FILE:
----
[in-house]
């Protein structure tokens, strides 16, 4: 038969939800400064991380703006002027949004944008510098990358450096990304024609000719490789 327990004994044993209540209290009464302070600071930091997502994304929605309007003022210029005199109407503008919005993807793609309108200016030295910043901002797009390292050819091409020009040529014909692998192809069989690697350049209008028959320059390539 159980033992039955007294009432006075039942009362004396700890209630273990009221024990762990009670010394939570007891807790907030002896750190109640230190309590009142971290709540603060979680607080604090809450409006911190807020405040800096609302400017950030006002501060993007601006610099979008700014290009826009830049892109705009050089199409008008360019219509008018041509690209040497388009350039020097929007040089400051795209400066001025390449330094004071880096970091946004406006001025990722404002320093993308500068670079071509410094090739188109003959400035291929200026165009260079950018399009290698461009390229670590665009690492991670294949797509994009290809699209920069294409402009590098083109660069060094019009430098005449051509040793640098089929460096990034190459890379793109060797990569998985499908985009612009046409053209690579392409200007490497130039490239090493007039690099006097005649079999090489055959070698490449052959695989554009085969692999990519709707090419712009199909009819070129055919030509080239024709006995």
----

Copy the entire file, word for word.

[in-house]
């Protein structure tokens, strides 16, 4: 038969939800400064991380703006002027949004944008510098990358450096990304024609000719490789 327990004994044993209540209290009464302070600071930091997502994304929605309007003022210029005199109407503008919005993807793609309108200016030295910043901002797009390292050819091409020009040529014909692998192809069989690697350049209008028959320059390539 159980033992039955007294009432006075039942009362004396700890209630273990009221024990762990009670010394939570007891807790907030002896750190109640230190309590009142971290709540603060979680607080604090809450409006911190807020405040800096609302400017950030006002501060993007601006610099979008700014290009826009830049892109705009050089199409008008360019219509008018041509690209040497388009350039020097929007040089400051795209400066001025390449330094004071880096970091946004406006001025990722404002320093993308500068670079071509410094090739188109003959400035291929200026165009260079950018399009290698461009390229670590665009690492991670294949797509994009290809699209920069294409402009590098083109660069060094019009430098005449051509040793640098089929460096990034190459890379793109060797990569998985499908985009612009046409053209690579392409200007490497130039490239090493007039690099006097005649079999090489055959070698490449052959695989554009085969692999990519709707090419712009199909009819070129055919030509080239024709006995």